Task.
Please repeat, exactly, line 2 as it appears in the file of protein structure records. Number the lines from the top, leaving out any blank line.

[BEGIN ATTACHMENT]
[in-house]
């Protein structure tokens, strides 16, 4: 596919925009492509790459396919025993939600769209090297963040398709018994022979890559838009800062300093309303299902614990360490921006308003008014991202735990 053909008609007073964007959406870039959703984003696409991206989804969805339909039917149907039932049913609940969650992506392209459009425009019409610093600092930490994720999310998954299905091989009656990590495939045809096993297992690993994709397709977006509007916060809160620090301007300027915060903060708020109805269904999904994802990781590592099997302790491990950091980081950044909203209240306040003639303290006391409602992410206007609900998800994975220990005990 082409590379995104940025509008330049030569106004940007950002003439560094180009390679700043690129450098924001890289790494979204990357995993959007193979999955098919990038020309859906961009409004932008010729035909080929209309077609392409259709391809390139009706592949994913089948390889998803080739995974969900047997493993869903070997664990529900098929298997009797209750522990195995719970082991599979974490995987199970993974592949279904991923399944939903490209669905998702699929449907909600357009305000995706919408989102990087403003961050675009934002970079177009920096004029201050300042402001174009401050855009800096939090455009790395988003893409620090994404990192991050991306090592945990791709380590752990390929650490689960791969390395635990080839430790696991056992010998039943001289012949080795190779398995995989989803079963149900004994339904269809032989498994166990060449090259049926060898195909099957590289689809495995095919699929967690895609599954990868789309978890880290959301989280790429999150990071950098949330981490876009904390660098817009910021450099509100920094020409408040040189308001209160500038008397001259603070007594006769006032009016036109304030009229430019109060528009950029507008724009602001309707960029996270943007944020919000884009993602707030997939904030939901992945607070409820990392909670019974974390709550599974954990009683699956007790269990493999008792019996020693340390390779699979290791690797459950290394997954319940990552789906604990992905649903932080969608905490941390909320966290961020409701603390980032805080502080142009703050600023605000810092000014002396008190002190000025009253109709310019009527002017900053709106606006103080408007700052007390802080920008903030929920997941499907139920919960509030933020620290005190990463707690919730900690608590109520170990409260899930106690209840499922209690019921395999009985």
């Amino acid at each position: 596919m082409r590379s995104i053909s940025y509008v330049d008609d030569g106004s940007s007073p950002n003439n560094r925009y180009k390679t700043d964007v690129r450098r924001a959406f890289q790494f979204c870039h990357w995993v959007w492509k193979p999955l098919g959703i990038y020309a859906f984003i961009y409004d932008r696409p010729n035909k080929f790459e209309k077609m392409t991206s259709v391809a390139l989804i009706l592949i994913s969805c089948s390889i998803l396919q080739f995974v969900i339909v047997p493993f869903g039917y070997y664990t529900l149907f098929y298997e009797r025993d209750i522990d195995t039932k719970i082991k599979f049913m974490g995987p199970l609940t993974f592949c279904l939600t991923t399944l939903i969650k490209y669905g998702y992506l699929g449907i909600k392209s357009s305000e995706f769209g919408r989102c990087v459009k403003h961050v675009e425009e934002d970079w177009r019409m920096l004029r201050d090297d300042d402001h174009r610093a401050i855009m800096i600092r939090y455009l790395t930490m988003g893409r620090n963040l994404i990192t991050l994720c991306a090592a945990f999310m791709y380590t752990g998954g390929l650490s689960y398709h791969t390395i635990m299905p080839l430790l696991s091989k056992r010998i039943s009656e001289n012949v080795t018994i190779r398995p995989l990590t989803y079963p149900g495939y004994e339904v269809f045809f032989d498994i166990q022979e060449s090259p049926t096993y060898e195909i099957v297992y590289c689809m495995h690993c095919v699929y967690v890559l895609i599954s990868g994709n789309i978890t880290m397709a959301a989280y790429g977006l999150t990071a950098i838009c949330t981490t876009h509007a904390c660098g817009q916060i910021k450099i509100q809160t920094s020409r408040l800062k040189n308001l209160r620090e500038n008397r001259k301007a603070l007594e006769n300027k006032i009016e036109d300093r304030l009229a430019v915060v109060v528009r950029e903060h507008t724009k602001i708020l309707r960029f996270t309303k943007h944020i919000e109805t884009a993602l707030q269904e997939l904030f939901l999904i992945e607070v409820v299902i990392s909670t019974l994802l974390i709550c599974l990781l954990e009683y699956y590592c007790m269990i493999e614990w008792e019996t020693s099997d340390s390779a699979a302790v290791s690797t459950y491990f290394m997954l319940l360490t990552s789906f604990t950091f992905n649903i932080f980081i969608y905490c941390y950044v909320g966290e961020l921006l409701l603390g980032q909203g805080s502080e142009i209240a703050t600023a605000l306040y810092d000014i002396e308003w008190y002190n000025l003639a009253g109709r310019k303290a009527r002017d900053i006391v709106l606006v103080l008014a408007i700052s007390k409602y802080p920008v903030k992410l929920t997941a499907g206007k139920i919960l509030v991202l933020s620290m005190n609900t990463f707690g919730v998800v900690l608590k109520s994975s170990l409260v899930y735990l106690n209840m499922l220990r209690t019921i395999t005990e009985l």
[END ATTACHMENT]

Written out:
């Protein structure tokens, strides 16, 4: 596919925009492509790459396919025993939600769209090297963040398709018994022979890559838009800062300093309303299902614990360490921006308003008014991202735990 053909008609007073964007959406870039959703984003696409991206989804969805339909039917149907039932049913609940969650992506392209459009425009019409610093600092930490994720999310998954299905091989009656990590495939045809096993297992690993994709397709977006509007916060809160620090301007300027915060903060708020109805269904999904994802990781590592099997302790491990950091980081950044909203209240306040003639303290006391409602992410206007609900998800994975220990005990 082409590379995104940025509008330049030569106004940007950002003439560094180009390679700043690129450098924001890289790494979204990357995993959007193979999955098919990038020309859906961009409004932008010729035909080929209309077609392409259709391809390139009706592949994913089948390889998803080739995974969900047997493993869903070997664990529900098929298997009797209750522990195995719970082991599979974490995987199970993974592949279904991923399944939903490209669905998702699929449907909600357009305000995706919408989102990087403003961050675009934002970079177009920096004029201050300042402001174009401050855009800096939090455009790395988003893409620090994404990192991050991306090592945990791709380590752990390929650490689960791969390395635990080839430790696991056992010998039943001289012949080795190779398995995989989803079963149900004994339904269809032989498994166990060449090259049926060898195909099957590289689809495995095919699929967690895609599954990868789309978890880290959301989280790429999150990071950098949330981490876009904390660098817009910021450099509100920094020409408040040189308001209160500038008397001259603070007594006769006032009016036109304030009229430019109060528009950029507008724009602001309707960029996270943007944020919000884009993602707030997939904030939901992945607070409820990392909670019974974390709550599974954990009683699956007790269990493999008792019996020693340390390779699979290791690797459950290394997954319940990552789906604990992905649903932080969608905490941390909320966290961020409701603390980032805080502080142009703050600023605000810092000014002396008190002190000025009253109709310019009527002017900053709106606006103080408007700052007390802080920008903030929920997941499907139920919960509030933020620290005190990463707690919730900690608590109520170990409260899930106690209840499922209690019921395999009985």